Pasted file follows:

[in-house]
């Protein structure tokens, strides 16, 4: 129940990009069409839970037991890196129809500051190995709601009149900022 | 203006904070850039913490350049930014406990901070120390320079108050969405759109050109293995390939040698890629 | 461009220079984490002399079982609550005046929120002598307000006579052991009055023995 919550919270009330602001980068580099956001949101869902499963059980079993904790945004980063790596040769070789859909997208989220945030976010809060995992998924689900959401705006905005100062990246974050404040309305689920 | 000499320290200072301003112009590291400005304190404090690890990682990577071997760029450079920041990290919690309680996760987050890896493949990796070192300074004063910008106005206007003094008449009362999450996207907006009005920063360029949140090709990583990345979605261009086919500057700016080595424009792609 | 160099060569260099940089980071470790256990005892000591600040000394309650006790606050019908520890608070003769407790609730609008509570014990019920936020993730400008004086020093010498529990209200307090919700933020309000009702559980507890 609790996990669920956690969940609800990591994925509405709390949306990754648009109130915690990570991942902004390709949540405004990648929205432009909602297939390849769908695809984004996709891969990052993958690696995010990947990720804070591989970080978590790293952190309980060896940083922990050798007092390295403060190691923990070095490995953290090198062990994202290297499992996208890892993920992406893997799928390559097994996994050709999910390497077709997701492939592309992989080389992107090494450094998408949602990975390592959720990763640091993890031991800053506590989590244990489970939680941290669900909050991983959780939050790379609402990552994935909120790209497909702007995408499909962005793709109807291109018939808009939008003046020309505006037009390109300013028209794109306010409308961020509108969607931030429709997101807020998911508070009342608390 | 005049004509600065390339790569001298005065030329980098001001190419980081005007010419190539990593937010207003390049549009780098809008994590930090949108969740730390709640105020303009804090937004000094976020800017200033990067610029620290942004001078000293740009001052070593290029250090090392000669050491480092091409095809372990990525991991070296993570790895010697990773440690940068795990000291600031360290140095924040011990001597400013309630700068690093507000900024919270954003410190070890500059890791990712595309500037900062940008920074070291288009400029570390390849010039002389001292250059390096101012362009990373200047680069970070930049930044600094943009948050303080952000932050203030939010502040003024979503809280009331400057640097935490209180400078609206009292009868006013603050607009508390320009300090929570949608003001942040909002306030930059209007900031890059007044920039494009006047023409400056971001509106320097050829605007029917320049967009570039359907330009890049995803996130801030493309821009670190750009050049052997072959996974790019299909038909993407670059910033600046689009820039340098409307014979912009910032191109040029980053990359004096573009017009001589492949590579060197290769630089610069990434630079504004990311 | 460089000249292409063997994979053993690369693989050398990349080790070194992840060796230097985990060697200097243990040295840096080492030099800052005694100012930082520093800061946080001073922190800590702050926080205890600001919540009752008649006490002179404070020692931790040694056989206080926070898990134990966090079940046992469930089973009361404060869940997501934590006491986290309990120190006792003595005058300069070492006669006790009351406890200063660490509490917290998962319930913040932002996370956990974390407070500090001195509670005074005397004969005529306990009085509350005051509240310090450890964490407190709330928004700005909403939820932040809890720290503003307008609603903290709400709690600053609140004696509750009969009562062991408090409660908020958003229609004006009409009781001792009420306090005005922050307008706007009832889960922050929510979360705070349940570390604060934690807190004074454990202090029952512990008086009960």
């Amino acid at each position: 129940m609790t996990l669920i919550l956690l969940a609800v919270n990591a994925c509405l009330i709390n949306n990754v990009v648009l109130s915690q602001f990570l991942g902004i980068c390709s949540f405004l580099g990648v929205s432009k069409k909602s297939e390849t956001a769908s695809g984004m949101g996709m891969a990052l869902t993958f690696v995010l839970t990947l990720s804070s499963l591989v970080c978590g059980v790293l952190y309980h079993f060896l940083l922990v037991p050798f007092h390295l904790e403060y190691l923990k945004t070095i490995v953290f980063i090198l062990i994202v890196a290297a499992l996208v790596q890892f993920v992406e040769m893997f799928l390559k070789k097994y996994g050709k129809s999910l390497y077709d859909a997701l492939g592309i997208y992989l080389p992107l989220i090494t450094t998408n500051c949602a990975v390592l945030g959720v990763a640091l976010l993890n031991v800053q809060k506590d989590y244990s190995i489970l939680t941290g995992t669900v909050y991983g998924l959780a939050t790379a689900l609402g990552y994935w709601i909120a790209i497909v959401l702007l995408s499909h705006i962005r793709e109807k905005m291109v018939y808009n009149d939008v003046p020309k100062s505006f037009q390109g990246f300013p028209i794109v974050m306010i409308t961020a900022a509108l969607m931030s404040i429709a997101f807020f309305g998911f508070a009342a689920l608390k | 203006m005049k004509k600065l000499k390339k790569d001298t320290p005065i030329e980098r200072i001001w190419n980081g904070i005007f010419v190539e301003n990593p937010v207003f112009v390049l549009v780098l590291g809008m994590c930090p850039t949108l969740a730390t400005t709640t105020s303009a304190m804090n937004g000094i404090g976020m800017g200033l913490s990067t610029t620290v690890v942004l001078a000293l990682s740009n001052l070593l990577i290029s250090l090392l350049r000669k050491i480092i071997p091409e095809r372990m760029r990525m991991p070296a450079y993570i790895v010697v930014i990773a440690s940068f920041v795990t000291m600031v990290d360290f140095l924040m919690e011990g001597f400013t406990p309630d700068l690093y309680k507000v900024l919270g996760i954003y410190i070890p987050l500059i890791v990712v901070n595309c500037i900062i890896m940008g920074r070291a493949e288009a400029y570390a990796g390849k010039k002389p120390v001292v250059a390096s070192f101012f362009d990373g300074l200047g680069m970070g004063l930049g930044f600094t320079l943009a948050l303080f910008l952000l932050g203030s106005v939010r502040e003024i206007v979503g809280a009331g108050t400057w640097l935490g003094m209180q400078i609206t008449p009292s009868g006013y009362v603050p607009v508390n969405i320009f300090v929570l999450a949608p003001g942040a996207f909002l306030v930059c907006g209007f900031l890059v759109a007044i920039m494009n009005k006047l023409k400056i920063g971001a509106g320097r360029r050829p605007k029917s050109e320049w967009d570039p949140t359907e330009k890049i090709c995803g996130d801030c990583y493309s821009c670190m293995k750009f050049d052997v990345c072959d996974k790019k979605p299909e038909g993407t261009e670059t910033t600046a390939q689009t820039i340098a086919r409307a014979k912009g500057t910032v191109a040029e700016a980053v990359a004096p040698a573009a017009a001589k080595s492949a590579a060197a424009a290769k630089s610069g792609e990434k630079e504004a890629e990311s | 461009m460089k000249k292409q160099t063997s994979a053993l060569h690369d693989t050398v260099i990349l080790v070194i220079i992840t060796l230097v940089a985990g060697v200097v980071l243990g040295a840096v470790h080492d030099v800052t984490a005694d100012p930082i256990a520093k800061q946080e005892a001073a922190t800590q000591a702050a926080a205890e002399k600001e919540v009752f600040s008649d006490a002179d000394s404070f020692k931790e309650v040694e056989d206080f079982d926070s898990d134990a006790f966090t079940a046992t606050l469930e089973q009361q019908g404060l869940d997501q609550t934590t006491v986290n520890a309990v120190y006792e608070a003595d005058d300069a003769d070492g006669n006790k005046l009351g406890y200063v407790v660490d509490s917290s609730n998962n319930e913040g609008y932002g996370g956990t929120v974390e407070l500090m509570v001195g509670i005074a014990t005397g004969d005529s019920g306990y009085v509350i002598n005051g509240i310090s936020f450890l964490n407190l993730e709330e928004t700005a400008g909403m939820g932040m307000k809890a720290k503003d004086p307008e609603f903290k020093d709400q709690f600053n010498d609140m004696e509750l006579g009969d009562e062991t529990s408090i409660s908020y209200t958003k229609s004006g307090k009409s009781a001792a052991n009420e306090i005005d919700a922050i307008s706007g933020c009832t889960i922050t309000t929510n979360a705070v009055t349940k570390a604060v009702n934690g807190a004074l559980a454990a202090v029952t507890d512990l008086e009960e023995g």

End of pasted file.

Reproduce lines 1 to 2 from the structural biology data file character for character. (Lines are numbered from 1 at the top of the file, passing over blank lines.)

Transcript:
[in-house]
């Protein structure tokens, strides 16, 4: 129940990009069409839970037991890196129809500051190995709601009149900022 | 203006904070850039913490350049930014406990901070120390320079108050969405759109050109293995390939040698890629 | 461009220079984490002399079982609550005046929120002598307000006579052991009055023995 919550919270009330602001980068580099956001949101869902499963059980079993904790945004980063790596040769070789859909997208989220945030976010809060995992998924689900959401705006905005100062990246974050404040309305689920 | 000499320290200072301003112009590291400005304190404090690890990682990577071997760029450079920041990290919690309680996760987050890896493949990796070192300074004063910008106005206007003094008449009362999450996207907006009005920063360029949140090709990583990345979605261009086919500057700016080595424009792609 | 160099060569260099940089980071470790256990005892000591600040000394309650006790606050019908520890608070003769407790609730609008509570014990019920936020993730400008004086020093010498529990209200307090919700933020309000009702559980507890 609790996990669920956690969940609800990591994925509405709390949306990754648009109130915690990570991942902004390709949540405004990648929205432009909602297939390849769908695809984004996709891969990052993958690696995010990947990720804070591989970080978590790293952190309980060896940083922990050798007092390295403060190691923990070095490995953290090198062990994202290297499992996208890892993920992406893997799928390559097994996994050709999910390497077709997701492939592309992989080389992107090494450094998408949602990975390592959720990763640091993890031991800053506590989590244990489970939680941290669900909050991983959780939050790379609402990552994935909120790209497909702007995408499909962005793709109807291109018939808009939008003046020309505006037009390109300013028209794109306010409308961020509108969607931030429709997101807020998911508070009342608390 | 005049004509600065390339790569001298005065030329980098001001190419980081005007010419190539990593937010207003390049549009780098809008994590930090949108969740730390709640105020303009804090937004000094976020800017200033990067610029620290942004001078000293740009001052070593290029250090090392000669050491480092091409095809372990990525991991070296993570790895010697990773440690940068795990000291600031360290140095924040011990001597400013309630700068690093507000900024919270954003410190070890500059890791990712595309500037900062940008920074070291288009400029570390390849010039002389001292250059390096101012362009990373200047680069970070930049930044600094943009948050303080952000932050203030939010502040003024979503809280009331400057640097935490209180400078609206009292009868006013603050607009508390320009300090929570949608003001942040909002306030930059209007900031890059007044920039494009006047023409400056971001509106320097050829605007029917320049967009570039359907330009890049995803996130801030493309821009670190750009050049052997072959996974790019299909038909993407670059910033600046689009820039340098409307014979912009910032191109040029980053990359004096573009017009001589492949590579060197290769630089610069990434630079504004990311 | 460089000249292409063997994979053993690369693989050398990349080790070194992840060796230097985990060697200097243990040295840096080492030099800052005694100012930082520093800061946080001073922190800590702050926080205890600001919540009752008649006490002179404070020692931790040694056989206080926070898990134990966090079940046992469930089973009361404060869940997501934590006491986290309990120190006792003595005058300069070492006669006790009351406890200063660490509490917290998962319930913040932002996370956990974390407070500090001195509670005074005397004969005529306990009085509350005051509240310090450890964490407190709330928004700005909403939820932040809890720290503003307008609603903290709400709690600053609140004696509750009969009562062991408090409660908020958003229609004006009409009781001792009420306090005005922050307008706007009832889960922050929510979360705070349940570390604060934690807190004074454990202090029952512990008086009960």